Okay, no need to go into it all here - you can read the latest on the Ford Motor Co.-Bridgestone/Firestone hysteria on page eight and 17. Suffice to say that Ford enters the new model year in a laying-low sort of mode.
There's a bit of low-laying in terms of new products, too, which might be just as well. With the most inconvenient of timing, Ford plans to launch the all-new, '02 Explorer replacement in January, but that's essentially straight into the maw of a tire-safety controversy, which has thrown a hint of unsavory pallor over the best-selling Explorer.
Apart from the '02 Explorer, with its promise of a contemporary rear axle (finally) and concordant improved driving dynamics, Ford's biggest coming '01 attraction is the '02-model Thunderbird, slated for a spring intro. Thankfully, the car once again is a 2-passenger, 2-door roadster, the better to make us all forget the last couple of decades worth of Thunderbird bastardization.
Power is supplied by one and only one engine, the same 3.9L DOHC V-8 you can already get in the Lincoln LS; Ford's claiming 260 hp. Also borrowed from the LS (and Jaguar S-Type) is the rear-drive, all-independent-suspension platform that reputedly needed some not-so-moderate fettling from Ford's handling boffins, particularly at the rear.
The T-Bird is handsome without leaning too heavily on "retro," but to our eye it still appears to be a roadster in the classic American idiom, so Mercedes and Porsche probably aren't losing any sleep. The tassel-loafer crowd doubtless is overjoyed at the prospect, though, so selling 25,000 to 40,000 units (the first figure being Ford's original sales forecast, the second figure an optimistically revised prediction) at something approaching forty grand per pop shouldn't be much of a stretch.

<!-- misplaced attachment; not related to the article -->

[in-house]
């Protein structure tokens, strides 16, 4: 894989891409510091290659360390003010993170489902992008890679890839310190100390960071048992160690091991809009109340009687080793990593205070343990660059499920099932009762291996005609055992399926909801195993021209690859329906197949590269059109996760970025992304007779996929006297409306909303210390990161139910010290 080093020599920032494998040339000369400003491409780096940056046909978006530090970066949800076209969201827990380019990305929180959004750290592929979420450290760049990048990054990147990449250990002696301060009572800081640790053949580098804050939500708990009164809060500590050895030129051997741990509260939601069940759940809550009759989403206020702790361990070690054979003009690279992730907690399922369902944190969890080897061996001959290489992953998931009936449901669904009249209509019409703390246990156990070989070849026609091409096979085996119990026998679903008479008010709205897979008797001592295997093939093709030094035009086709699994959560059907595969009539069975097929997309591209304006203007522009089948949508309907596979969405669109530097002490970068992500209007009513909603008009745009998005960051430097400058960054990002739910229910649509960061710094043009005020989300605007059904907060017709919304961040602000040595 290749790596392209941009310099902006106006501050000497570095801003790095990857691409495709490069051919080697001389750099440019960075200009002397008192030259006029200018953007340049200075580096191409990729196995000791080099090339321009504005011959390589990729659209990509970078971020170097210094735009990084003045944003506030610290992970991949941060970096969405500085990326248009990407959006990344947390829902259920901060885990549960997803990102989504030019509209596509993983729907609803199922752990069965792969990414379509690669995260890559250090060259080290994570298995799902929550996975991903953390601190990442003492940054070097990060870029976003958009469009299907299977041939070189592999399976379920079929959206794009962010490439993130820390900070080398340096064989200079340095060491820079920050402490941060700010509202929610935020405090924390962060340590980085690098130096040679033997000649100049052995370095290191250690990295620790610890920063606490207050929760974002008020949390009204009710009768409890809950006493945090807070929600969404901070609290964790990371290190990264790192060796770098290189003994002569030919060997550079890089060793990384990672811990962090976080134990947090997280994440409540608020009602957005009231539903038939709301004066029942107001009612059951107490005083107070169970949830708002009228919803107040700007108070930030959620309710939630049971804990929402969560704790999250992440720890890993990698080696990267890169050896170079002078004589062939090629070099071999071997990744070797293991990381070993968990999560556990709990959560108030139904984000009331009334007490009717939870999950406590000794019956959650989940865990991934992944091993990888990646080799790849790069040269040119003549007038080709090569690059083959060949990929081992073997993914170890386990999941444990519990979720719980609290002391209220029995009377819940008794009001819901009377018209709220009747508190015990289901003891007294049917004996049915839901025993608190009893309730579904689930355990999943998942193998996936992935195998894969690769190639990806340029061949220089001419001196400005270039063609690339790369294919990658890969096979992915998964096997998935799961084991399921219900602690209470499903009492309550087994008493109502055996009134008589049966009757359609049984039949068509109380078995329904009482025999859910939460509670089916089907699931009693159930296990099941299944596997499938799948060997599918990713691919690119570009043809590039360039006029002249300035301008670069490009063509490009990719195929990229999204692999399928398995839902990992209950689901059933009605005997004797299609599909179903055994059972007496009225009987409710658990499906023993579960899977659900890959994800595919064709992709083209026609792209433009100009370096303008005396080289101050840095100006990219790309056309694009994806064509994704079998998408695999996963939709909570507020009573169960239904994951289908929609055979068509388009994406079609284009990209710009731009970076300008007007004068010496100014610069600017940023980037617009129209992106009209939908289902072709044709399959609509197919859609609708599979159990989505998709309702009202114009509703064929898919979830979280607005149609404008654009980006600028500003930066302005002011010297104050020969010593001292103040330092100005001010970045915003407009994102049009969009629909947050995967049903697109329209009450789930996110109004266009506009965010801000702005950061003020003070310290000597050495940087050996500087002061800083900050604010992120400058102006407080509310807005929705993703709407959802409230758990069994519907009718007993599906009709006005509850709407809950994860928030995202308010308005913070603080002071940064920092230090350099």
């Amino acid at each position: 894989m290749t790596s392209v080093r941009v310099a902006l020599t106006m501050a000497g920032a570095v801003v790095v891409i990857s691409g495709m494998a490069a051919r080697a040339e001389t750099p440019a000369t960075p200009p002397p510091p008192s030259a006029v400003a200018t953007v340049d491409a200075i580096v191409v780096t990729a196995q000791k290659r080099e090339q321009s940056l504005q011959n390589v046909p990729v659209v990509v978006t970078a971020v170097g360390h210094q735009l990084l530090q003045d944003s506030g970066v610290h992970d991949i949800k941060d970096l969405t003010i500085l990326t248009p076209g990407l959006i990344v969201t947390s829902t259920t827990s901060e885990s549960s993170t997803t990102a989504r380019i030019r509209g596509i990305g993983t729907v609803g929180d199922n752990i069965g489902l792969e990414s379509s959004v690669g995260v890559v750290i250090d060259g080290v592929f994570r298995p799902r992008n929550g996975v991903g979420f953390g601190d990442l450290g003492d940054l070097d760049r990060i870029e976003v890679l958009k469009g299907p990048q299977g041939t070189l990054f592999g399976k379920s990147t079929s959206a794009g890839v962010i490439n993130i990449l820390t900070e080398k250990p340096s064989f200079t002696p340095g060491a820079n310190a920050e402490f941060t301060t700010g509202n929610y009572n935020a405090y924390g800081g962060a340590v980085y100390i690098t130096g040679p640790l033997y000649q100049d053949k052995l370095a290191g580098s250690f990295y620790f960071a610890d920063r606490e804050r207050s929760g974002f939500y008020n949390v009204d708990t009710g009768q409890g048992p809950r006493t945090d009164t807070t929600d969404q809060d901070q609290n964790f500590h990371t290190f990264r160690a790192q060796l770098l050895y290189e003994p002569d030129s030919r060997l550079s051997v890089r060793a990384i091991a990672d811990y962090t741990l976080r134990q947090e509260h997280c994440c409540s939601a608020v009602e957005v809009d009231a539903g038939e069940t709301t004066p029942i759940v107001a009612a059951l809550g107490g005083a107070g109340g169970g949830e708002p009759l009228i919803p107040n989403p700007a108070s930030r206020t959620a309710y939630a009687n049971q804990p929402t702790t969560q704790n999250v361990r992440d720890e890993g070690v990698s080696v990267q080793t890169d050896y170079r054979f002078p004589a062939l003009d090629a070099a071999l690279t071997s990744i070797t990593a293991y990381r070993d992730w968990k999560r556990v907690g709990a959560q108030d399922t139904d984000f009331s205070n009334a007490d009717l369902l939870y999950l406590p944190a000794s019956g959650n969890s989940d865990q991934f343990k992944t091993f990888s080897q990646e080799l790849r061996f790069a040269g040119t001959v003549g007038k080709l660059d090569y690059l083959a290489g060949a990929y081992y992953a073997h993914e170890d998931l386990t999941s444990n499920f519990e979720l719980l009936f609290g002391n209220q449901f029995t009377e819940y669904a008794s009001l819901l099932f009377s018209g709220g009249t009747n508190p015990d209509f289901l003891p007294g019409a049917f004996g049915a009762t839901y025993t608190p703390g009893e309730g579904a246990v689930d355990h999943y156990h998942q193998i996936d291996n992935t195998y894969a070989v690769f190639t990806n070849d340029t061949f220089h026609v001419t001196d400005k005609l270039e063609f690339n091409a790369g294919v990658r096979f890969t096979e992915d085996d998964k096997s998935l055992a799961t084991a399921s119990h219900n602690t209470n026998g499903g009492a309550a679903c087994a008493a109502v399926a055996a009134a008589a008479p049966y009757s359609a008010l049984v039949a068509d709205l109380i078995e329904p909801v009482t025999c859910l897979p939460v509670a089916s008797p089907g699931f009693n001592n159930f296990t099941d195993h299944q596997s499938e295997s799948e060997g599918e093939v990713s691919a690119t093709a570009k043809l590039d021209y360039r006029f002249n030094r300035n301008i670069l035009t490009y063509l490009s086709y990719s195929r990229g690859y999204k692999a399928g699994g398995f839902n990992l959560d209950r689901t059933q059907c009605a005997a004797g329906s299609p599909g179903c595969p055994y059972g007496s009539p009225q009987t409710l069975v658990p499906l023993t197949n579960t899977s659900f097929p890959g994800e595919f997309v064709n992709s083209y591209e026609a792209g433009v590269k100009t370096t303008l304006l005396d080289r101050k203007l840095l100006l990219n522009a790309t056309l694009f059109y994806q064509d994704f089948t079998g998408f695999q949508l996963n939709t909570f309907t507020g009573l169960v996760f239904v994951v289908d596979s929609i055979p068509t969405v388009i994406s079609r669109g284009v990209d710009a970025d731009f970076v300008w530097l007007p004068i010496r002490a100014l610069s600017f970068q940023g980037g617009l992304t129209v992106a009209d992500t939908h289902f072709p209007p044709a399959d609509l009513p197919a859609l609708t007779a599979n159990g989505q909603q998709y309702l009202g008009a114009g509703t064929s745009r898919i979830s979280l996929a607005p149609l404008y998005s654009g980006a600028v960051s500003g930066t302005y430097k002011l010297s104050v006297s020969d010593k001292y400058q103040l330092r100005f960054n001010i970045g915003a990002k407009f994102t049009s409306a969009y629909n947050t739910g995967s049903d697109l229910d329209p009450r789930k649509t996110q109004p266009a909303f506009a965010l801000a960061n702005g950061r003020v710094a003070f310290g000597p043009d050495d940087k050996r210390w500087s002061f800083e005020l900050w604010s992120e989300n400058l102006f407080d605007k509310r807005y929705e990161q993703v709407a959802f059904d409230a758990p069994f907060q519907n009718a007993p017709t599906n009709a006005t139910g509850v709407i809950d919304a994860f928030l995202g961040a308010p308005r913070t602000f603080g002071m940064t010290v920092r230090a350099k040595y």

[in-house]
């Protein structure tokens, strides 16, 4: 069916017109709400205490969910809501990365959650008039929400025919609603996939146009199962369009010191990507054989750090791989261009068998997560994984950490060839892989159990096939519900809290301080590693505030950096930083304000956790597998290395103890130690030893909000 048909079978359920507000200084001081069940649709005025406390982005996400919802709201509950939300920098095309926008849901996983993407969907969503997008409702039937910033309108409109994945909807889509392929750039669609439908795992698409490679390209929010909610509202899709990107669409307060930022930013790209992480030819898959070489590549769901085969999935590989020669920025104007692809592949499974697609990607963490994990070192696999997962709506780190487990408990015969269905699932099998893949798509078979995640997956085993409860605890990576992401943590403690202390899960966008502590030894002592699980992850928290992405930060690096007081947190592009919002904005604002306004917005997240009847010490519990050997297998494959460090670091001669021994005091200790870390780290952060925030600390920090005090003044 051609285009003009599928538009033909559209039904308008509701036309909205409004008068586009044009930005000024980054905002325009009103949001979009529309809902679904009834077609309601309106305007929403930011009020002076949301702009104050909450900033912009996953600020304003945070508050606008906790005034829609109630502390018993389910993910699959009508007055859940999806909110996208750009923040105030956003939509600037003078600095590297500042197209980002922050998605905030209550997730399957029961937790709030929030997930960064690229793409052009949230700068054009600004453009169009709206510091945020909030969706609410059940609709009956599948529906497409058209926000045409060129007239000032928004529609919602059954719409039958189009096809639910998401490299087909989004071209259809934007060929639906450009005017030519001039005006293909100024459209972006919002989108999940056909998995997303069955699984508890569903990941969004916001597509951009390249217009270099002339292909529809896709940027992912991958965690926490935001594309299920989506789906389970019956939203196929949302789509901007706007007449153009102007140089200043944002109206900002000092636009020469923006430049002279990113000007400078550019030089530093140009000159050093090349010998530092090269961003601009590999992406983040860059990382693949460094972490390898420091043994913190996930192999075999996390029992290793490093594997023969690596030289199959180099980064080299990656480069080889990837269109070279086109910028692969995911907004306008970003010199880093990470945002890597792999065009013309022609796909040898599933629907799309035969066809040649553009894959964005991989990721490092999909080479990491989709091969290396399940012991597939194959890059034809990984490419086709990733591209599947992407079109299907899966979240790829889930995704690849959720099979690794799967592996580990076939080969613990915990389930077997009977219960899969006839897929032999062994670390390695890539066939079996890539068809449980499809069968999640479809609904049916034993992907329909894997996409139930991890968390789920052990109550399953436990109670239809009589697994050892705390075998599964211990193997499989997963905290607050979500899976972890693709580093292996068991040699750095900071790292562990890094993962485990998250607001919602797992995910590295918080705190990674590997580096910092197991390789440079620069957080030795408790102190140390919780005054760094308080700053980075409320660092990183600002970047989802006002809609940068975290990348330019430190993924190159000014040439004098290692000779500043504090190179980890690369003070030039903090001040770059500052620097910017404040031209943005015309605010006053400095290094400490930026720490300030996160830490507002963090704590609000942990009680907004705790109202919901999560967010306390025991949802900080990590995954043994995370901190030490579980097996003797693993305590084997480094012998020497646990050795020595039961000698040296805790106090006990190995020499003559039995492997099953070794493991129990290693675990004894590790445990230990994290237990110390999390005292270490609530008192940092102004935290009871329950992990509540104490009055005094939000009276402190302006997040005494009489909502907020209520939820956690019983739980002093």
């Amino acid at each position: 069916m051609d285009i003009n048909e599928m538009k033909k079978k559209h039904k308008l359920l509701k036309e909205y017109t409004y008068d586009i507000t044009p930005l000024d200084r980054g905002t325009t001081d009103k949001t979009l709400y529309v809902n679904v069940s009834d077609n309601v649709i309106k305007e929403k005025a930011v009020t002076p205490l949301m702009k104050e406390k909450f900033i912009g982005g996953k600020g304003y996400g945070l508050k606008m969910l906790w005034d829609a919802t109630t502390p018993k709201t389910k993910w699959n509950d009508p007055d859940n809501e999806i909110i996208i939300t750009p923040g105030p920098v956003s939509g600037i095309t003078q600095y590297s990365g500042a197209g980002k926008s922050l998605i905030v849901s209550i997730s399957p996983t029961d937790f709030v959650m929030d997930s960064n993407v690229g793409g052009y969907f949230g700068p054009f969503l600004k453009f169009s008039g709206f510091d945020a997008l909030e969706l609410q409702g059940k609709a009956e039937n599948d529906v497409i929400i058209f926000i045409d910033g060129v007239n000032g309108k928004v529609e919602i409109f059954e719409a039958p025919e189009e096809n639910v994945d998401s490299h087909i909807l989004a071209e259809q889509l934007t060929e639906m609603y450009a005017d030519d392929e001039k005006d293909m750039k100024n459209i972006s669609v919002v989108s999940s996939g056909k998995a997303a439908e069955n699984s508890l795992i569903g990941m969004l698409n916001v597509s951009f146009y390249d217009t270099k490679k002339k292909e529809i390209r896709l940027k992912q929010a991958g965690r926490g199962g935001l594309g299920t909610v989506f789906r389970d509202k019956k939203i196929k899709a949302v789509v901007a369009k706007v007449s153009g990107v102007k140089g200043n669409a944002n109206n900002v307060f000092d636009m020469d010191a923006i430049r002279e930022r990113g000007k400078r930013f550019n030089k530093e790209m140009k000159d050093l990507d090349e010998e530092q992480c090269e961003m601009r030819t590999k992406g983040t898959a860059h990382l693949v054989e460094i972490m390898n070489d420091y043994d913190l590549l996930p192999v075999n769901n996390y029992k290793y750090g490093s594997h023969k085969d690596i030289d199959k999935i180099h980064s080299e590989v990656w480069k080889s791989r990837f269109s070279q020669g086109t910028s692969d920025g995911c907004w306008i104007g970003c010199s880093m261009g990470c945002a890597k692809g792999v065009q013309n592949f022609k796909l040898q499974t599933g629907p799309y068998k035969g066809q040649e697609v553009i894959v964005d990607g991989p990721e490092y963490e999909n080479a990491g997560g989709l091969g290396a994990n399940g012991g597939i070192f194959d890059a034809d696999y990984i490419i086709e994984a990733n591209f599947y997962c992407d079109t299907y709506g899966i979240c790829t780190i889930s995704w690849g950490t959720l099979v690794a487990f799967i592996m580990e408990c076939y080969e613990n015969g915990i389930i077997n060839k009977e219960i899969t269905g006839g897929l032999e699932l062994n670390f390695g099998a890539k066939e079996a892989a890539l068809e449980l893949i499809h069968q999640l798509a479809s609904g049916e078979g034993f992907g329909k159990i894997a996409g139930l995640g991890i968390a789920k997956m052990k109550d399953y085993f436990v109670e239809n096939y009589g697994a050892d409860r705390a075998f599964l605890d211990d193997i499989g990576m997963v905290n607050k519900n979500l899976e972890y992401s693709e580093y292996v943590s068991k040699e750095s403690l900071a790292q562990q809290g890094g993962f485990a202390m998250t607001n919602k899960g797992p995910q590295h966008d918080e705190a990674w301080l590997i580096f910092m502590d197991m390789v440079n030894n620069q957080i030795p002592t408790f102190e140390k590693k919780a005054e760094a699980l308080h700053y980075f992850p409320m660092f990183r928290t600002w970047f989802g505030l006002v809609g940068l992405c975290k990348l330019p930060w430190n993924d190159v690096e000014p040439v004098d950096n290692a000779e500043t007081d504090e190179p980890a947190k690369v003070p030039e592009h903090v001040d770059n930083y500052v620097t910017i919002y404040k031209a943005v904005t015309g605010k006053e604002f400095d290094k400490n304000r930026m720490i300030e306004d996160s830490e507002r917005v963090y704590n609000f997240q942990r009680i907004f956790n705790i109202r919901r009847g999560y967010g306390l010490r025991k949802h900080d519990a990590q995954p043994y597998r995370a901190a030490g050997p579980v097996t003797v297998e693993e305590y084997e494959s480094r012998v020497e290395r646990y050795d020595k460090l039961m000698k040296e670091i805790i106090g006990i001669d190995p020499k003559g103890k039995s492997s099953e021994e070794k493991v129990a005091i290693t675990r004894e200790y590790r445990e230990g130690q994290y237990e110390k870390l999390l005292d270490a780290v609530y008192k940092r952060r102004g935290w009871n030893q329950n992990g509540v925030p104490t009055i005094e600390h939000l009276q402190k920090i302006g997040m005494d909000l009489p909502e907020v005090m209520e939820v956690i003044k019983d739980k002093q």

The other goodies already have been released. There's the nicely packaged, appealingly priced Explorer Sport Trac and the all-new Escape sport/utility vehicle (SUV). Escape, we predict, will sell like Popsicles in Death Valley, what with its attractive price structure, 3L DOHC V-6 and car-like dynamics. Never mind those three recalls already.
Ford's surprise hit is the Focus, which is causing more than inconsequential clamor at Honda and Toyota, challenging their vise-grip hold on the compact-car market. If Ford is smart, it'll bring in the really handsome bodyshell, the 5-door wagon, if for no other reason than to keep the lineup fresh.
The rest of Ford's '01 exertions rest mainly on twiddling and tweaking of its largely irrelevant passenger-car range; meanwhile, the Ranger's substantially restyled and powered-up. The SOHC 4.6L V-8, in both the Crown Victoria and the F-Series trucks, enjoys some extra power, for example.
Then there's the Lincoln end of the business, which essentially doesn't exist, although new Premium Automotive Group boss Wolfgang Reitzle might beg to differ. Everyone at PAG's holding their collective breaths for the 300-hp, F-150-based Lincoln Blackwood, just to see if the Navigator model of enticing customer to pay way too much applies to pickups, too. We'll know in the first half next year if 10,000 designer-truck buyers exist.
Count on the '02 Explorer - the tire controversy be damned. And beg, borrow, or steal all the Escapes the zone will give up. But apart from the Focus, is there really a Ford or Lincoln car that anybody cares about? Sorry, but the Thunderbird isn't the answer.